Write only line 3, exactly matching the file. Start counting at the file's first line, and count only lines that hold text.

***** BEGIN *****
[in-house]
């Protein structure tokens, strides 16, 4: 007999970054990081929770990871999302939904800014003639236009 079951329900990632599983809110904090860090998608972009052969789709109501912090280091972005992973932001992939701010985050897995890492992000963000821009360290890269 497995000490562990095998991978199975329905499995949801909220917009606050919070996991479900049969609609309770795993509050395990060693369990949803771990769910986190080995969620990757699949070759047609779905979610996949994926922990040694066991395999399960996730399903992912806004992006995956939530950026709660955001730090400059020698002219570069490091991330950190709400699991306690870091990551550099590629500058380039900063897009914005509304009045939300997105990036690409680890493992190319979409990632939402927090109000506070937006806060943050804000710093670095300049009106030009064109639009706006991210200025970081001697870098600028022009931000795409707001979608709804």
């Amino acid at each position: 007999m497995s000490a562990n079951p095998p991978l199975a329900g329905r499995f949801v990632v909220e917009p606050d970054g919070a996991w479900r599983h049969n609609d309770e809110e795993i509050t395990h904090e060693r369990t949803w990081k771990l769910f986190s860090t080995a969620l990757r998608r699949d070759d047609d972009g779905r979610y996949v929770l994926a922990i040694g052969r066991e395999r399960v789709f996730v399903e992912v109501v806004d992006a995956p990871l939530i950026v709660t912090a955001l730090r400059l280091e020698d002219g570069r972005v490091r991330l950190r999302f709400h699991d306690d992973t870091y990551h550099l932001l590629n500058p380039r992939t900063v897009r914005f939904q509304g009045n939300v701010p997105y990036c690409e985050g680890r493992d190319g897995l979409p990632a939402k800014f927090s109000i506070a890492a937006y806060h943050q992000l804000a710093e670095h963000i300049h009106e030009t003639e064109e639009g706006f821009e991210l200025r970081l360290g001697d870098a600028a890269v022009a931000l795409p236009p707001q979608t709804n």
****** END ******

């Amino acid at each position: 007999m497995s000490a562990n079951p095998p991978l199975a329900g329905r499995f949801v990632v909220e917009p606050d970054g919070a996991w479900r599983h049969n609609d309770e809110e795993i509050t395990h904090e060693r369990t949803w990081k771990l769910f986190s860090t080995a969620l990757r998608r699949d070759d047609d972009g779905r979610y996949v929770l994926a922990i040694g052969r066991e395999r399960v789709f996730v399903e992912v109501v806004d992006a995956p990871l939530i950026v709660t912090a955001l730090r400059l280091e020698d002219g570069r972005v490091r991330l950190r999302f709400h699991d306690d992973t870091y990551h550099l932001l590629n500058p380039r992939t900063v897009r914005f939904q509304g009045n939300v701010p997105y990036c690409e985050g680890r493992d190319g897995l979409p990632a939402k800014f927090s109000i506070a890492a937006y806060h943050q992000l804000a710093e670095h963000i300049h009106e030009t003639e064109e639009g706006f821009e991210l200025r970081l360290g001697d870098a600028a890269v022009a931000l795409p236009p707001q979608t709804n």